Mike: Last question, the B2B Marketing Thought Leaders Curry Poll: red, green or yellow curry? Which do you prefer?
Whenever I interview B2B Marketing Thought Leaders, I ask what their favorite curry is. It's become sort of an informal survey.
"So last question...what is your preference, green, red or yellow curry?"
The B2B Thought Leader Interviews & Results:
Craig Rosenberg, The Funnelholic--Green
Mike Damphousse, Green Leads--Green
Trish Bertuzzi, The Bridge Group --Red
Pam O'niel, BreakingPoint--Red
Gerhard Gschwandtner, Selling Power--Yellow
David Thompson, Genius.com--Yellow
Anneke Seley, Phoneworks --other
Joe Galvin, Sirius Decisions--other
When we're selling our outbound marketing demand gen solutions, we get asked all the time, where can I find inexpensive b2b sales leads? We obviously try to sell up to our high level appointment setting service, but not all companies are ready for that. So below is a collection of data sources we've used in our lead generation work.
It's not a complete list, by any means, so if you have found other sources or want to submit some, please COMMENT below. We are always looking for quality lists...it is the fuel that keeps our business going.
Online Data Suppliers: Typically an annual subscription basis. Although, see Jigsaw, below. Italics are their own company description, following that is my comment.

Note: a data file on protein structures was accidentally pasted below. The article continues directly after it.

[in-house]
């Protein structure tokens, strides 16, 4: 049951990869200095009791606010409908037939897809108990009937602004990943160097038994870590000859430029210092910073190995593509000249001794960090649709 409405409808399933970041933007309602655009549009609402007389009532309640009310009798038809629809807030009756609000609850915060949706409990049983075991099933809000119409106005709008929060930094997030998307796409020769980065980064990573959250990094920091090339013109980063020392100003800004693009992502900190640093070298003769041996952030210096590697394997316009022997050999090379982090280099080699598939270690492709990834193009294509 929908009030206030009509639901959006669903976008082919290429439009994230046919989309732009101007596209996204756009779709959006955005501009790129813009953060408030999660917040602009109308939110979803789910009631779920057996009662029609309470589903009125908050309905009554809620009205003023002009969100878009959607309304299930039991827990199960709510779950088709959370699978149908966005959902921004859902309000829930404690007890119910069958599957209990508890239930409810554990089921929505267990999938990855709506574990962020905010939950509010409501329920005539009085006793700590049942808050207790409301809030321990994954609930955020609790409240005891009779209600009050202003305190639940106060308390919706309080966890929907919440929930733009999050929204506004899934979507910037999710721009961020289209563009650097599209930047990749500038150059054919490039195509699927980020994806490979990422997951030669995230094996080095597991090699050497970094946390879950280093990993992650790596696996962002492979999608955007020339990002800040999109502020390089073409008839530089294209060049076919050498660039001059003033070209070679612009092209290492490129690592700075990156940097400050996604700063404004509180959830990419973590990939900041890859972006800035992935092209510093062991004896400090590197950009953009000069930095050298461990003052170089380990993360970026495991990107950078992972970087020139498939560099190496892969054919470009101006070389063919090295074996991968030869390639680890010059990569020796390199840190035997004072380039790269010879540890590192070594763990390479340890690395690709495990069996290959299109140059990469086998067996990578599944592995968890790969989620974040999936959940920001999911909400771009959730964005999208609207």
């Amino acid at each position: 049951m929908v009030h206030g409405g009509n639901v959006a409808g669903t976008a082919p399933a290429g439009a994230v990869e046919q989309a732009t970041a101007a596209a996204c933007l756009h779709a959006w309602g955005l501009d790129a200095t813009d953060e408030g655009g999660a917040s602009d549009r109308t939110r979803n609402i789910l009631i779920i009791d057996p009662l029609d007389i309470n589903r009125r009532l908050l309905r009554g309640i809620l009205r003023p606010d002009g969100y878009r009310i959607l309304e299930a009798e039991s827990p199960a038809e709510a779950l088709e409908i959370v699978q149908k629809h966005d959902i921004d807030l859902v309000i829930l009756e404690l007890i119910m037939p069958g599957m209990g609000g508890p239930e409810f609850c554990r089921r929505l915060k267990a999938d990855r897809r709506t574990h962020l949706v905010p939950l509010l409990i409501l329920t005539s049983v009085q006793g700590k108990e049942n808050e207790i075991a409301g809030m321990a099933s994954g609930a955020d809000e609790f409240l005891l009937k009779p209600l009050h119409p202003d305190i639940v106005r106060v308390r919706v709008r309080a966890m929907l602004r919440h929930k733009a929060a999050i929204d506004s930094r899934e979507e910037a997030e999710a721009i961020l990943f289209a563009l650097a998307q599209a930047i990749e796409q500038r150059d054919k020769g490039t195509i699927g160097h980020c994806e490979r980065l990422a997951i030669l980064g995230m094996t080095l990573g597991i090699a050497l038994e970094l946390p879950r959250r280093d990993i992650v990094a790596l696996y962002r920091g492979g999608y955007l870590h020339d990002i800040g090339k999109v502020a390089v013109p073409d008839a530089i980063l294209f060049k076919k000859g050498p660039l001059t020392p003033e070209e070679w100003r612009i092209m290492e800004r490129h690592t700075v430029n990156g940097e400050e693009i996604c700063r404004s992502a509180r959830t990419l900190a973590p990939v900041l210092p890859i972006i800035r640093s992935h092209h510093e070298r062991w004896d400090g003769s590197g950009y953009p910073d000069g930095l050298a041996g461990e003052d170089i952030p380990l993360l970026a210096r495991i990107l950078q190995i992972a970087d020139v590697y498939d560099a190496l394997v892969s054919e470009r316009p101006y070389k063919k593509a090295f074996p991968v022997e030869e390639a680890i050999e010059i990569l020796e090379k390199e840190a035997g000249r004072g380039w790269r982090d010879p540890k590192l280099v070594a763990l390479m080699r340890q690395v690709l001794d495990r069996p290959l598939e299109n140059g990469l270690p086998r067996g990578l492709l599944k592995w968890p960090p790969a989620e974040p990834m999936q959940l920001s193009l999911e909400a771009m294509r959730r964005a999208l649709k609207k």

ps. Don't forget to leave a COMMENT (especially if you know European sources)
There was a LinkedIn Question today that I answered. It is such a valuable tip, I thought I would cross post it here.
Question: If the goal of a call is lead generation and appointment setting for my sales engineer, how should I handle a prospect when they ask a tough technical question I can't answer?
Answer: First, don't let the question drag you into a black hole or throw you off your game. Use the question as an opportunity to get what you are looking for -- a meeting.
A prospect challenging you with a technical question is a perfect segue to asking for the meeting. I'll give you an over-simplified example:
Don't let the prospect drive you into a place you can't recover from. Maintain control of the call, and stay on target. It's an opportunity, not an obstacle. As Jeff Ogden, the Fearless Competitor, says about lead generation: "Stop complaining, take action now."